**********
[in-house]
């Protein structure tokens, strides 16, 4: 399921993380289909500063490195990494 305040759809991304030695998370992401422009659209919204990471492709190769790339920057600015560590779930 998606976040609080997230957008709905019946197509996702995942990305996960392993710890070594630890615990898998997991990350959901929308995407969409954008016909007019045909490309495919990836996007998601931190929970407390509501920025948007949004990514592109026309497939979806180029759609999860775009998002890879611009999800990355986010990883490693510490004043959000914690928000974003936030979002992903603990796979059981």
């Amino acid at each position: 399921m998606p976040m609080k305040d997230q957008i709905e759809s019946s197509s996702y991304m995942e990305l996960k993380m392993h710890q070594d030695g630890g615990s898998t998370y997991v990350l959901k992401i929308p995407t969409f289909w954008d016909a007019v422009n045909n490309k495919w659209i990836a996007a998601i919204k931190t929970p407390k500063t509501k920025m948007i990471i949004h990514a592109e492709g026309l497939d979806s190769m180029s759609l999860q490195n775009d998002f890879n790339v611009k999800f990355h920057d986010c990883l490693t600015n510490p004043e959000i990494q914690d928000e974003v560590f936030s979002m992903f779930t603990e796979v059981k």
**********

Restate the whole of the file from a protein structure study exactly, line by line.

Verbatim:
[in-house]
């Protein structure tokens, strides 16, 4: 399921993380289909500063490195990494 305040759809991304030695998370992401422009659209919204990471492709190769790339920057600015560590779930 998606976040609080997230957008709905019946197509996702995942990305996960392993710890070594630890615990898998997991990350959901929308995407969409954008016909007019045909490309495919990836996007998601931190929970407390509501920025948007949004990514592109026309497939979806180029759609999860775009998002890879611009999800990355986010990883490693510490004043959000914690928000974003936030979002992903603990796979059981």
């Amino acid at each position: 399921m998606p976040m609080k305040d997230q957008i709905e759809s019946s197509s996702y991304m995942e990305l996960k993380m392993h710890q070594d030695g630890g615990s898998t998370y997991v990350l959901k992401i929308p995407t969409f289909w954008d016909a007019v422009n045909n490309k495919w659209i990836a996007a998601i919204k931190t929970p407390k500063t509501k920025m948007i990471i949004h990514a592109e492709g026309l497939d979806s190769m180029s759609l999860q490195n775009d998002f890879n790339v611009k999800f990355h920057d986010c990883l490693t600015n510490p004043e959000i990494q914690d928000e974003v560590f936030s979002m992903f779930t603990e796979v059981k």